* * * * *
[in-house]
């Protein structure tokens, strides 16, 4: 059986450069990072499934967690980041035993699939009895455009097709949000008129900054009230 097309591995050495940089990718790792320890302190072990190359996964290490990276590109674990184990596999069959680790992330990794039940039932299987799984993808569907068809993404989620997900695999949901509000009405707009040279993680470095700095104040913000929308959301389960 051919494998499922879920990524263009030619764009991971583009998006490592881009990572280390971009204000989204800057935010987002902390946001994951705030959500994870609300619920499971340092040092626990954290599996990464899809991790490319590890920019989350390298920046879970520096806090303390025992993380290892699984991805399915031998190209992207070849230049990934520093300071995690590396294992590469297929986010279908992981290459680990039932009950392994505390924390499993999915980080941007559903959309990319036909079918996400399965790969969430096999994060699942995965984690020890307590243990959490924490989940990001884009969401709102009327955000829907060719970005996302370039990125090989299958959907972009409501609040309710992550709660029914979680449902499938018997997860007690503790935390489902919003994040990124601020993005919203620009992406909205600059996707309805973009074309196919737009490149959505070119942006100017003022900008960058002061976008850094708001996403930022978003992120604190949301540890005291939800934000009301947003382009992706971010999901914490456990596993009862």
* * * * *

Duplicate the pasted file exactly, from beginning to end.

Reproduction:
[in-house]
């Protein structure tokens, strides 16, 4: 059986450069990072499934967690980041035993699939009895455009097709949000008129900054009230 097309591995050495940089990718790792320890302190072990190359996964290490990276590109674990184990596999069959680790992330990794039940039932299987799984993808569907068809993404989620997900695999949901509000009405707009040279993680470095700095104040913000929308959301389960 051919494998499922879920990524263009030619764009991971583009998006490592881009990572280390971009204000989204800057935010987002902390946001994951705030959500994870609300619920499971340092040092626990954290599996990464899809991790490319590890920019989350390298920046879970520096806090303390025992993380290892699984991805399915031998190209992207070849230049990934520093300071995690590396294992590469297929986010279908992981290459680990039932009950392994505390924390499993999915980080941007559903959309990319036909079918996400399965790969969430096999994060699942995965984690020890307590243990959490924490989940990001884009969401709102009327955000829907060719970005996302370039990125090989299958959907972009409501609040309710992550709660029914979680449902499938018997997860007690503790935390489902919003994040990124601020993005919203620009992406909205600059996707309805973009074309196919737009490149959505070119942006100017003022900008960058002061976008850094708001996403930022978003992120604190949301540890005291939800934000009301947003382009992706971010999901914490456990596993009862």